By Delta_Ass 1 Comments
So they just unveiled MechWarrior Online, a brand new MechWarrior multiplayer game that'll be F2P next year. Let's actually take a look at the images they've released so far:
The new Atlas:
For reference, here's the original Atlas D illustration from TRO 3025, by Duane Loose:
And the Atlas K from TRO 3050:
The good thing is, they seem to have added hand actuators back on, which were conspicuously absent in that CGI teaser trailer we saw last year. An Atlas without hands just isn't an Atlas, when part of its fluff is that it's known to pick up and hurl Light Mechs.
Right away I can tell that they're borrowing visual elements from the Atlas K while sticking to a pure Atlas D weapons loadout. This makes sense as, from everything we've been hearing, this new MW game is going to be a reboot for the series and will take place during the Fourth Succession War, before lvl 2 lostech arrived to give us the Atlas K.
The 3025 Atlas D had an LRM20 rack mounted in a very compact 5 tube launcher on the hip. That was always one of the Atlas's most striking features. That's completely absent from this model. There's also no omni-coupler which you'd find on the left lower torso. The Atlas K variant showcased the LRM20 moving entirely into the chest cavity, fitting in 20 launch tubes, which we see here on the model. On the left is a SRM6 launcher, shifted lower to make room for the LRM tubes and possible due to the deletion of the omni-coupler. On the center torso you can see two bulbs, presumably medium lasers. Now, this is a bit of change, as the Atlas D had two medium lasers mounted in the rear center torso. I suppose the dev team just decided not to implement rear combat entirely, and moved the lasers to the front to maintain equivalent firepower, which makes sense.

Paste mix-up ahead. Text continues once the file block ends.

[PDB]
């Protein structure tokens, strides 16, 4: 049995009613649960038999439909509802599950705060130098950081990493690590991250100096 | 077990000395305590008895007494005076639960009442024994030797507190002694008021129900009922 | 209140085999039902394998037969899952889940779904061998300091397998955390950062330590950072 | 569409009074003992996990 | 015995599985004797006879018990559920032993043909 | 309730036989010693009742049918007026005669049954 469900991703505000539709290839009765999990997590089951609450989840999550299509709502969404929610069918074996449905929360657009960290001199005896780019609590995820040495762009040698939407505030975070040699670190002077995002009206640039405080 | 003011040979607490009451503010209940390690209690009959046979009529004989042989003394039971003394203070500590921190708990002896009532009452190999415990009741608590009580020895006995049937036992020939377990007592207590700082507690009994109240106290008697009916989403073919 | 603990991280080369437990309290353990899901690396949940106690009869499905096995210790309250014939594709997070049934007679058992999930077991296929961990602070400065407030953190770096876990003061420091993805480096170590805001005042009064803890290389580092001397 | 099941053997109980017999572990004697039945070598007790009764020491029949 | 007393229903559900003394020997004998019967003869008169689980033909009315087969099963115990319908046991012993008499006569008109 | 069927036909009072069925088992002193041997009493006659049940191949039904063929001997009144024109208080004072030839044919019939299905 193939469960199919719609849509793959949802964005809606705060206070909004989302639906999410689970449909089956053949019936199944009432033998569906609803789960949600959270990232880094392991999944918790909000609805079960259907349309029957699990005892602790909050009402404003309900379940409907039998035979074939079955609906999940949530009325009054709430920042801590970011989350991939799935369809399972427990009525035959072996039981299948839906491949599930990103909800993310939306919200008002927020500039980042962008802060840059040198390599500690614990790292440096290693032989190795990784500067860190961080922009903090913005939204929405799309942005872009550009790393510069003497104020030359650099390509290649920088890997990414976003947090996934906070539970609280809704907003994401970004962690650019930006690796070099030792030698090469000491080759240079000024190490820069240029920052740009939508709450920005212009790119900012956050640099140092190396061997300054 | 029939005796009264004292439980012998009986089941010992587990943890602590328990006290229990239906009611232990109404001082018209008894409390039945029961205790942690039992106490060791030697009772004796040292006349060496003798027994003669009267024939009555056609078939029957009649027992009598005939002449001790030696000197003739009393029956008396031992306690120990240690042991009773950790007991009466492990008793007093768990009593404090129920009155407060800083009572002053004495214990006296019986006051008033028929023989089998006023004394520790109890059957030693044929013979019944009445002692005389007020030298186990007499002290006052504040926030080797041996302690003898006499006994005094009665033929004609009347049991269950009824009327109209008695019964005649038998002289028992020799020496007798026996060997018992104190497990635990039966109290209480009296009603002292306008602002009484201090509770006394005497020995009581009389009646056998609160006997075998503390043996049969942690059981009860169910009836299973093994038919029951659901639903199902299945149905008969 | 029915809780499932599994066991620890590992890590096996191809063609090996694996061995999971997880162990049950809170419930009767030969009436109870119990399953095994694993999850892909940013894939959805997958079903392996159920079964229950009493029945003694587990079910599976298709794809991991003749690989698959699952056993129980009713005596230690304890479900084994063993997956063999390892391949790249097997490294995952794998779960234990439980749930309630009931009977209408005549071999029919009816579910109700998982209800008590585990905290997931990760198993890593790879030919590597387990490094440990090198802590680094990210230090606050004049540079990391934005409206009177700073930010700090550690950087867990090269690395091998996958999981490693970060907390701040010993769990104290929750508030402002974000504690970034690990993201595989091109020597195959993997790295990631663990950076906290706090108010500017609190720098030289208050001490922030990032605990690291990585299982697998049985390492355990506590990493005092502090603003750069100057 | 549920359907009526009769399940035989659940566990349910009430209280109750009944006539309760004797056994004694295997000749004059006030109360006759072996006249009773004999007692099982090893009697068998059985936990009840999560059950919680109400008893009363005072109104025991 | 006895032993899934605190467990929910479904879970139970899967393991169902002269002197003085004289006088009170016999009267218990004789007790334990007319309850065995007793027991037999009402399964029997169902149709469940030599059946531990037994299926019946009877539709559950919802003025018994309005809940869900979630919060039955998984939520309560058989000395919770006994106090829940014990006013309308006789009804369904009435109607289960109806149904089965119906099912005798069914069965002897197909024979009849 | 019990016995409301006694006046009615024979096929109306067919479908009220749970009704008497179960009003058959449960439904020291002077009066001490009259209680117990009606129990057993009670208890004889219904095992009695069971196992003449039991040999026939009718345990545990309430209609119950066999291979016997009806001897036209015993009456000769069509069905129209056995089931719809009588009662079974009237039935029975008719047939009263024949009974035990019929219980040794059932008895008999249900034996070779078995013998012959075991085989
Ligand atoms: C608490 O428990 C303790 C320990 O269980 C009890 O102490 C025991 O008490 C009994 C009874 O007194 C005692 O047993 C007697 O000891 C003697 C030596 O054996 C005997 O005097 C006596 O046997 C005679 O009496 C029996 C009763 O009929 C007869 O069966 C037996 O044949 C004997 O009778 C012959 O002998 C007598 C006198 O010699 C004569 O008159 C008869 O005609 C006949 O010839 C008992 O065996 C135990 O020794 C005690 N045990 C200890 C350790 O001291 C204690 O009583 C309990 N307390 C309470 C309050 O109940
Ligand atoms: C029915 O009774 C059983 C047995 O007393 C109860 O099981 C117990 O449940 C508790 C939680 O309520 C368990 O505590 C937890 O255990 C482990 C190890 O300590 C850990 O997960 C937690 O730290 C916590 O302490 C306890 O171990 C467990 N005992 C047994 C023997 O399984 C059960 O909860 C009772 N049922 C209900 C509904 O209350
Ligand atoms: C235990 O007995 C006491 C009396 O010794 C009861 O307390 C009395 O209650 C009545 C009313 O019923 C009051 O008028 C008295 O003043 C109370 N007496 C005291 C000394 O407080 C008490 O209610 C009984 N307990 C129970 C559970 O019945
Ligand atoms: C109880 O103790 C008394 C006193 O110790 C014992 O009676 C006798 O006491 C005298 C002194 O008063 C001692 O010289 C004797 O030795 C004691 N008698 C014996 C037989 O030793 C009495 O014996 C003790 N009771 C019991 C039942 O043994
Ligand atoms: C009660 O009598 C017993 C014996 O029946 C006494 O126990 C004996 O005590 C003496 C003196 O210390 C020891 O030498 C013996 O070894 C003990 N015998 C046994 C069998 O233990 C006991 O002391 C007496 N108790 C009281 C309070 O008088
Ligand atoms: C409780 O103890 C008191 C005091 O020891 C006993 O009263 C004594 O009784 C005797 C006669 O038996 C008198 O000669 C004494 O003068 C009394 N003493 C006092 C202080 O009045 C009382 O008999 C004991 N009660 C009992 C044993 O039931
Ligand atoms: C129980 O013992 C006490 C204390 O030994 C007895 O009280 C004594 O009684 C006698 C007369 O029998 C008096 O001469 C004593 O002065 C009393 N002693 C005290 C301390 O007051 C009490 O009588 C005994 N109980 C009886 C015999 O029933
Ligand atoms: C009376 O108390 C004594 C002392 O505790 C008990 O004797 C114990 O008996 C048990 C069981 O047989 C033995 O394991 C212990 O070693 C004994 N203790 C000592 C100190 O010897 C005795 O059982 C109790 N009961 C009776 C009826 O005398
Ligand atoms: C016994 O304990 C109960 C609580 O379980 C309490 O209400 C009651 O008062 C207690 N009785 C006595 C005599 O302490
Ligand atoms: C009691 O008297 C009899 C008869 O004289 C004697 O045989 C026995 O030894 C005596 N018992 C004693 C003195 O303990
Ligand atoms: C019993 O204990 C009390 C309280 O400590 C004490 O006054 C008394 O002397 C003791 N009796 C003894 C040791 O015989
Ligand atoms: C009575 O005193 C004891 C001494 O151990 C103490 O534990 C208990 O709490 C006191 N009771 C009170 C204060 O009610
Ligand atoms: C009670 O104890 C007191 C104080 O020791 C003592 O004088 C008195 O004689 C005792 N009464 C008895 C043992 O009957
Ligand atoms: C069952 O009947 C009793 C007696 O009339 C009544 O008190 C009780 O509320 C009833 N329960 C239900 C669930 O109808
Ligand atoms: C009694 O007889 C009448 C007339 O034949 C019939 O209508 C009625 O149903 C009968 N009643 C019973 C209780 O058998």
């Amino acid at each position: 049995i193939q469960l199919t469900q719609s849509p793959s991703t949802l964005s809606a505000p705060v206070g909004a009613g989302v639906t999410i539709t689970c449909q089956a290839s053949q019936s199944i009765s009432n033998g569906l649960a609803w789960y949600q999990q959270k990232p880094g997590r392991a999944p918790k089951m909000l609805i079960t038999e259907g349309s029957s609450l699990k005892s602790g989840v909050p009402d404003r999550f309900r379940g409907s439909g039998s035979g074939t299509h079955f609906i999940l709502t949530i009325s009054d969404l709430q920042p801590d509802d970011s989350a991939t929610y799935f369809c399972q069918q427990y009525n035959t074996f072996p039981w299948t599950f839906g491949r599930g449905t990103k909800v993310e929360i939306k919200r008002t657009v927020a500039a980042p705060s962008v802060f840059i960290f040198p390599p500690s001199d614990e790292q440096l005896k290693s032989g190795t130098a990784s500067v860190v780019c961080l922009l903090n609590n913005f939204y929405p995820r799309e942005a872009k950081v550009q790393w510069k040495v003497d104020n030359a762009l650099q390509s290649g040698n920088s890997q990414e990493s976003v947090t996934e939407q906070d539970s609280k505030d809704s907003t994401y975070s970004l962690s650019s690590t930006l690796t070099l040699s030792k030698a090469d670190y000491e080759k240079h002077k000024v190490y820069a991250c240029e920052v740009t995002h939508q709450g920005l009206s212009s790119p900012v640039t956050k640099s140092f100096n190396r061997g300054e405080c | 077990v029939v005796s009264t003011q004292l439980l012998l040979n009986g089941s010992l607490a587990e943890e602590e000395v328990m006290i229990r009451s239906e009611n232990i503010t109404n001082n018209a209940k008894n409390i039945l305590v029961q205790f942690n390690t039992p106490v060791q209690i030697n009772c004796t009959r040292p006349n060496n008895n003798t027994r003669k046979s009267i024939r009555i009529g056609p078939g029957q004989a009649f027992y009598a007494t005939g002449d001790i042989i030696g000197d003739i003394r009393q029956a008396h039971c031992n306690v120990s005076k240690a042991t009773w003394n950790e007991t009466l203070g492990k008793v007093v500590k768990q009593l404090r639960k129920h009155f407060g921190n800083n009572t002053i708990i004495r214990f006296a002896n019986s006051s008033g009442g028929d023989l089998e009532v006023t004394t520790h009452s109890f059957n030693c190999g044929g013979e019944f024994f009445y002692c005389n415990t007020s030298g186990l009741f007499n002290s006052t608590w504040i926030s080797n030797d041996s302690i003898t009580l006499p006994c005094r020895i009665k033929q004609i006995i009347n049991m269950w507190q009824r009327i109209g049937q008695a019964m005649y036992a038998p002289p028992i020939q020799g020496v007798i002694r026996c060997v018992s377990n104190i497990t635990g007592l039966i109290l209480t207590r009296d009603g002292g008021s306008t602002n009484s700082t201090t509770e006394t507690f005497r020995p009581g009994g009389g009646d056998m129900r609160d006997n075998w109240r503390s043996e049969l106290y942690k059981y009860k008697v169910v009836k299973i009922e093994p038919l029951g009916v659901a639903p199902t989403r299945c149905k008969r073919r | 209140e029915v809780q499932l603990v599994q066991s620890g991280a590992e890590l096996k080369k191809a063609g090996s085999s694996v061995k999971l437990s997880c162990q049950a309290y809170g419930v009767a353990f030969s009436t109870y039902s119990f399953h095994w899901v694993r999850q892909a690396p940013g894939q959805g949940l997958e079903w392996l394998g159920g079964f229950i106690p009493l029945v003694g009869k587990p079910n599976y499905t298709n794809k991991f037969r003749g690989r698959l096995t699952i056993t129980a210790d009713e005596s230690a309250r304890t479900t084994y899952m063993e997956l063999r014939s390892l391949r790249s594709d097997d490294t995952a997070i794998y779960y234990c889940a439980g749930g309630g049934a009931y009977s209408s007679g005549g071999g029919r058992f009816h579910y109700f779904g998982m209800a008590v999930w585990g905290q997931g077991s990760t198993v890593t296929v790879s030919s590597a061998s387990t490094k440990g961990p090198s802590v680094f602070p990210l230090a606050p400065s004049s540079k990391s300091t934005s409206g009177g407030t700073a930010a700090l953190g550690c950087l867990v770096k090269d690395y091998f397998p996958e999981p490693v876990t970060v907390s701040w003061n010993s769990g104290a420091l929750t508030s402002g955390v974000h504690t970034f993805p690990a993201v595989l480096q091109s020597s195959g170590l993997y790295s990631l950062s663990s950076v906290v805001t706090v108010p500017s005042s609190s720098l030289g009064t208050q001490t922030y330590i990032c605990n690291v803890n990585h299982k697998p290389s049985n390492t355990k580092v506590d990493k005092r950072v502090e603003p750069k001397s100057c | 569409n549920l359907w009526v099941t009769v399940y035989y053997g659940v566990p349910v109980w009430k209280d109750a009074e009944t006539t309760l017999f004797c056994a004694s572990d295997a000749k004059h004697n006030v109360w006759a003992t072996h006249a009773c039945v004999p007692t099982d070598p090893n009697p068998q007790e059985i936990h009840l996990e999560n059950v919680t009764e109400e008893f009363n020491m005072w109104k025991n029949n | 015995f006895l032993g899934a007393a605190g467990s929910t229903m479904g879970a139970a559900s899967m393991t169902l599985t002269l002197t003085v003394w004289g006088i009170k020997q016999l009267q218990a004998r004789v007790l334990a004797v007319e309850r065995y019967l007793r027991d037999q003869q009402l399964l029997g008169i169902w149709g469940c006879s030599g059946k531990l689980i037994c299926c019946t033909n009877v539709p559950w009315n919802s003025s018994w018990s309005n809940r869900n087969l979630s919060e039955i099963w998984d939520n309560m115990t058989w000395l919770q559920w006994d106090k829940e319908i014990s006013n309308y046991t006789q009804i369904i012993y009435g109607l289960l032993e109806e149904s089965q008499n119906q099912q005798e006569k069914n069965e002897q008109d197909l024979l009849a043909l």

While the Atlas D design focuses primarily on torso-mounted weaponry, with the centerpiece being its tremendous AC20, it does have arm-mounted firepower in the form of two medium lasers. They're noticeably smaller and more diminutive in the game model, and now fit in rectangular enclosures. The 3025 illustration, on the other hand, had them in large round barrels that extended out well over the hand actuators. While this aesthetic change deprives the Atlas of some of its formidable presence, it matches the size of the medium lasers mounted in the torso. You'll see that the bulbs are roughly identical in size.
I like the feet, as they kept the two-toed look from the TROs. The upper thighs are a different story though. Those panels on the thighs, the criss crossed lines? Those are just so generic and lazy and unimaginative to my eyes. I can't stand that sort of paneling on Mechs, I really can't. There's no meaning behind an X on an armor panel. It looks bad and boring and empty, from a visual standpoint.
Overall, this new design of the Atlas seems markedly different from its TRO appearances. While I got a sense of towering height and immense stature from the illustrated Atlases, this new model seems a lot wider and shorter in impression. It's squat and almost looks hunched over, especially with the placement of the skull cockpit. In the TROs, the skull was firmly situated on top of its chest and rose above its shoulders. This new Atlas's cockpit is sunken down a lot further and lower then the shoulders. As a reinterpretation of the design, it's not bad. But I wish they'd gone for a more faithful representation of the classic.
TRO 3025 Hunchback: